The office of Drug Control has confirmed that a single licensing scheme for medicinal cannabis firms will begin on Christmas Eve after new legislation was formerly rubber stamped by the government.
The new streamlined framework will finally eliminate the administrative burden of applying for separate licences for cultivation and production, research and manufacture of medicinal cannabis. Instead, a single licence will be required, and most will be perpetual, meaning they will have no fixed end date.
Industry bodies were informed of the timeframe this week, with the Australian Medicinal Cannabis Association (AMCA) due to meet with the ODC on Thursday.
Cannabiz has also approached Medicinal Cannabis Industry Australia (MCIA) for comment.
The start date will bring an end to a lengthy process that has been 27 months in the making.
Simplifying the licensing system was among the recommendations of Professor John McMillan in his 2019 review of the Narcotic Drugs Act.
Reform was formally introduced under the Narcotic Drugs Amendment (Medicinal Cannabis) Bill which went before the commonwealth parliament in February and received royal assent on June 24.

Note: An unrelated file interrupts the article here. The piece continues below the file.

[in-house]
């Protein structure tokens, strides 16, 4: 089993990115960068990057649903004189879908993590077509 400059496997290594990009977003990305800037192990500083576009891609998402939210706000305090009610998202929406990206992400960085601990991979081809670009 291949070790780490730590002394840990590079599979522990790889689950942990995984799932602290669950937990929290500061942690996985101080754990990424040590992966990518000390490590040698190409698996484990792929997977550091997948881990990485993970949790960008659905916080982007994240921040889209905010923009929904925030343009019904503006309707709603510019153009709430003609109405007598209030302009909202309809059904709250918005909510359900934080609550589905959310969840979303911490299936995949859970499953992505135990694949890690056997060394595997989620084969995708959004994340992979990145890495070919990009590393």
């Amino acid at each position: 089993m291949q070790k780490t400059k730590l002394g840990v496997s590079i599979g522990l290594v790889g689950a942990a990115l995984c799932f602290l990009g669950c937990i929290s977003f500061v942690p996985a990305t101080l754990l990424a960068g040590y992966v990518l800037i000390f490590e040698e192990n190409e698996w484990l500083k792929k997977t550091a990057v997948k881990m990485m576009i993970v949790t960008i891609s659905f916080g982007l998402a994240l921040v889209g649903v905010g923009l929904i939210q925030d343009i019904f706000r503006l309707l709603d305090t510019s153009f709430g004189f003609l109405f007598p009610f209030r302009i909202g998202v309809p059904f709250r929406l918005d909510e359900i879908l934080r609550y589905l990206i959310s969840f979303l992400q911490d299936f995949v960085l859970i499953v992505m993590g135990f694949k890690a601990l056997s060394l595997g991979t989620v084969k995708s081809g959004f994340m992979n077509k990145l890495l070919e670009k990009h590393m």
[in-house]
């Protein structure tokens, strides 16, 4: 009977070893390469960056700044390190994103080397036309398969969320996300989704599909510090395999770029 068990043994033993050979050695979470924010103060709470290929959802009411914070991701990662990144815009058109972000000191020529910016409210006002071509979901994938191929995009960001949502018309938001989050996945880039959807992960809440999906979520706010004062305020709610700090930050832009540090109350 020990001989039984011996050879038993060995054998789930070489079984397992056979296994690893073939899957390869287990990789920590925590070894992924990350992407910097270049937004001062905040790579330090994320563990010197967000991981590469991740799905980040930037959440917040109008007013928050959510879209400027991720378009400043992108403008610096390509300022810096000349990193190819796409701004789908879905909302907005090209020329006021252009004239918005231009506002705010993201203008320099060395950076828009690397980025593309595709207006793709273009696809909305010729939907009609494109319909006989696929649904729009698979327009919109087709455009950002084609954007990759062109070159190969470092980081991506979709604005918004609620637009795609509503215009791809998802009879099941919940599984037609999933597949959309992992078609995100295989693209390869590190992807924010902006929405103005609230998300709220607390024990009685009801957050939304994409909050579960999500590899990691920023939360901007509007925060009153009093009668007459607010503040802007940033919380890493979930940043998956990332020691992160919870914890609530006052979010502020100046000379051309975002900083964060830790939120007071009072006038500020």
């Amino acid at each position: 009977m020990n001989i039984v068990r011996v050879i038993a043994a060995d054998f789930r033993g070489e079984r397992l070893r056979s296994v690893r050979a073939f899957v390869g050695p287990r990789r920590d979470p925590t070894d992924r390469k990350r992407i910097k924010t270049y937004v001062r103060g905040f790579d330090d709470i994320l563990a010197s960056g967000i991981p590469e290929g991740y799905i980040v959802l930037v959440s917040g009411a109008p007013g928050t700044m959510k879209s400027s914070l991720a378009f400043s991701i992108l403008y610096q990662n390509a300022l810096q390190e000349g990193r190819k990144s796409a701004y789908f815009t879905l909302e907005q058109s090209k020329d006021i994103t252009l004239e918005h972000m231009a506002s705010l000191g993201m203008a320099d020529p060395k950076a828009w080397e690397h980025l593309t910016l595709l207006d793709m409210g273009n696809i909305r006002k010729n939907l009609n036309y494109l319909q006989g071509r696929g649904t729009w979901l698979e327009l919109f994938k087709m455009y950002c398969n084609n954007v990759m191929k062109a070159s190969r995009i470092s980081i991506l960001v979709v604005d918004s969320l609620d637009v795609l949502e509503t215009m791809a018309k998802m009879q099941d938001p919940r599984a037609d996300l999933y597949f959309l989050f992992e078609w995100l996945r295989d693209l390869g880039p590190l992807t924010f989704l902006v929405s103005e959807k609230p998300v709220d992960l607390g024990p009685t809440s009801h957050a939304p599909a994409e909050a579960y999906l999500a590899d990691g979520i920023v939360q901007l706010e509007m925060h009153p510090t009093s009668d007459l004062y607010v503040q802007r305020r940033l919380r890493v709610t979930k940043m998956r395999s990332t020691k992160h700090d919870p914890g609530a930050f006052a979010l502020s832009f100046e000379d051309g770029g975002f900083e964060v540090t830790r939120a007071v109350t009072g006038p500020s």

At that time, the ODC said the amendments “must commence by December 24 at the latest”, but indicated it did not expect it would need six months to prepare the new framework.
However, the federal executive council has only just formally ratified the amendments, with commencement on Christmas Eve.
The development will be welcomed by the industry which has long lamented the administrative hoops it has been forced to jump through.
New entrants, who have yet to begin the licensing process, will be especially buoyed by the changes.
In July, the ODC said the amendments will reduce the regulatory burden on companies, provide greater clarity and eliminate duplicate processes.
“The changes maintain the careful balance the act strikes between facilitating cultivation, production and manufacturing of medicinal cannabis, and implementing Australia’s obligations under the Single Convention on Narcotic Drugs to safeguard against illegal practices and provide for safe and sustainable pathways for patient access to medicinal cannabis,” it said.
The ODC stressed, however, that it did not mean every licence holder can cultivate, produce and manufacture cannabis.
Under the new structure, each licence will specify the activities which are authorised.
“This is because some aspects of the licensing process depend on which of these activities are proposed,” the ODC said. “For example, manufacturing may require different security arrangements to cultivation.”
It added: “This structure gives more flexibility to expand the coverage of the licence depending on the circumstances of each licence holder, rather than requiring a licence holder to apply for separate licences for different parts of the cannabis lifecycle.
“Licensees can apply for a variation to add an activity at any time, for example, to add manufacturing to a single licence that only authorises cultivation.”